August 12, 2013

Recording The Best Customer Testimonial Videos: A Painless Guide

Recording The Best Customer Testimonial Videos:  A Painless GuideAccording to Leslie Bradshaw, COO of Guide, 89 million people are going to view 1.2 billion online videos – today. With those numbers in mind, it’s well past time to incorporate video content into your business’ online presence.

And if you aren’t recording video testimonials just yet, what are you waiting for?

Thanks to the widespread use of smartphones, laptops and tablets, it’s never been easier to record 30 or 60-second testimonial videos. In the online world of likes and sharing, video content can really make the rounds – and make a difference for your business in the process. And with the fast-paced nature of social media, video content can easily be shared and streamed on other websites and social media properties, providing additional (and free!) exposure.

Trust us, we get it. Jumping in front of a camera and doing a pitch might sound nerve-wracking, but it can be painless as long as you properly prepare. Before practicing that “serious face” in the mirror, try to follow these simple, straightforward tips:

1. Create a short script

You’ll want to have a short, to-the-point script available so the main points of your video can be nailed-down without too much fumbling. And don’t forget – if you fumble slightly, that’s okay. It makes you human, and the viewer may actually connect a bit more if you’re not perfect in your delivery.

2. Establish credibility right from the start

When you introduce yourself, you’ll want to establish some credibility. And the sooner you can do this, the better. Why should the viewer listen to what you have to say? What is it about your background that makes you qualified to speak about the product or service? Keep those two questions in mind while you’re preparing your introduction.

3. Outline the product or service in a tidy, efficient summary

Whether you’re recording a video testimonial for a product or service, you’ll want to summarize your experience in less than a minute. Be sure to mention how the product or service has benefited you or your business. How has it helped you? Has it saved you money? Has it cured your headache? Or maybe it’s created efficiencies for you and your team?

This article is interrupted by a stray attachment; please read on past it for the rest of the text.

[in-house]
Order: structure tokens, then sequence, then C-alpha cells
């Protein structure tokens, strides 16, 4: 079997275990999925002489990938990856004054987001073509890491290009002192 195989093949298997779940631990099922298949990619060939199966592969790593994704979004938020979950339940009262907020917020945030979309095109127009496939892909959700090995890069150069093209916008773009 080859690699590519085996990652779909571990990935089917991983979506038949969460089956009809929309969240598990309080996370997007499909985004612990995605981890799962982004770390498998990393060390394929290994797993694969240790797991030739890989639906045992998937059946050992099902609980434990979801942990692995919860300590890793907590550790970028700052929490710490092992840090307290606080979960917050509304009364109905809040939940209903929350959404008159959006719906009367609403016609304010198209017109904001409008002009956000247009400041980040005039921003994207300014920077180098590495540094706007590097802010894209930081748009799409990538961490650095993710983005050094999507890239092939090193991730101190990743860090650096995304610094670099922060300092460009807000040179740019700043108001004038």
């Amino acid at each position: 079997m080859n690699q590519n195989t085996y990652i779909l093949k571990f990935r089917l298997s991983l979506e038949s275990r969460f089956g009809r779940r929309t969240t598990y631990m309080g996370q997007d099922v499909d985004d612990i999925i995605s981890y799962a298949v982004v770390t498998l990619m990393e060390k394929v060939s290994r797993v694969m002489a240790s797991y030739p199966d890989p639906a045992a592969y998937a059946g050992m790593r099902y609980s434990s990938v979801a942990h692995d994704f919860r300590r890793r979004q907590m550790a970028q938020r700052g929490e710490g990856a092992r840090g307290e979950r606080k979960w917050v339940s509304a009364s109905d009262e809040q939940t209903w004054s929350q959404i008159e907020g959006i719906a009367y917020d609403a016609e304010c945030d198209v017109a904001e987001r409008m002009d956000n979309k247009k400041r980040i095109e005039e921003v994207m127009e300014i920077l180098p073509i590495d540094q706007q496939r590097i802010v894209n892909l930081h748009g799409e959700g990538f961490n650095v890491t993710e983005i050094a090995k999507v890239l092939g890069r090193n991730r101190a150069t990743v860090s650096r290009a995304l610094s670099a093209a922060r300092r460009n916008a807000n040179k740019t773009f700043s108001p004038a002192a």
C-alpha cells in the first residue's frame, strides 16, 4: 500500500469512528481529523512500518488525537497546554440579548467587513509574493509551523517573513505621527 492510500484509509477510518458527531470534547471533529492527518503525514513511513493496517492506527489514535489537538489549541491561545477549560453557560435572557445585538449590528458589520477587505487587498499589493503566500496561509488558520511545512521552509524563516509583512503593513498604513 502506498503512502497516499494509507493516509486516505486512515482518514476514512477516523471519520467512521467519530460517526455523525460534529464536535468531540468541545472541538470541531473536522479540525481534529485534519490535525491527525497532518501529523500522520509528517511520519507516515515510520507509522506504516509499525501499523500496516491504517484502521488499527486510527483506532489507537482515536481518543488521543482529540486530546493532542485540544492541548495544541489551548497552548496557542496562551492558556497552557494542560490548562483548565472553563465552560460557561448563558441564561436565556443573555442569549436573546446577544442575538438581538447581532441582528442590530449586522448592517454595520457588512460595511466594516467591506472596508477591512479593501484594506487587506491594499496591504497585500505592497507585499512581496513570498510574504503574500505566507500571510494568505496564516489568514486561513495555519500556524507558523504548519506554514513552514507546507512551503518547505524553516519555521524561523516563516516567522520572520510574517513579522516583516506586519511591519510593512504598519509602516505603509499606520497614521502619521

All of this should go into your script. Sounds easy, right?

Here’s the challenge: don’t read directly from the script! It’s harder to connect with the viewer if you’re staring down at a sheet of paper (or if it’s obvious you’re reading something on your screen. Instead, go over the script until you’re comfortable pitching it in a conversational manor. Then, ditch the notes!

4. Find a well-lit, quiet space to record

Try to get away from screaming kids, or TV noises coming from another room. While setting up your recording device, try to find your most flattering angle. No one wants to see up your nose, or make eye contact with your chin. Be mindful of your angles, and you’ll do just fine.

5. Use a one-on-one, conversational tone

If you’re not used to speaking on camera, you may be nervous at first. That’s normal. But just remember that no one is expecting an Oscar worthy performance. You want to be engaging, focused, and speaking as if you’re having a one-on-one conversation with the viewer. Even if you make some small mistakes, your audience will be more forgiving if you remain engaged, calm and conversational.

As long as you stick to your script and focus on the points you need to drive home, the video will turn out just fine. And if you find yourself deviating from the script or spending too much time rambling, re-focus and get back on track. Always remember: when it comes to video testimonials, brevity is key!

Has providing a video testimonial given your business a boost? Leave us a comment and let us know!

Video Testimonial Success

  • Some good pointers here. Depending on the person, a script can be hit or miss. If you have a lot to say, have a list where each bullet is one or two words, so you can reference it without distracting yourself. But I would toss the script and instead, don’t be afraid to do several takes. 9 times out of 10 your later takes will be much better anyway and by the 4th or 5th time you introduce yourself or a product, you are going to take the best elements from the previous takes and spit them out like they are rolling off your tongue, instead of a script. Loose and conversational usually makes for happy accidents. Converse with someone off camera that you edit out later and you won’t feel like you are alone with a spotlight on you.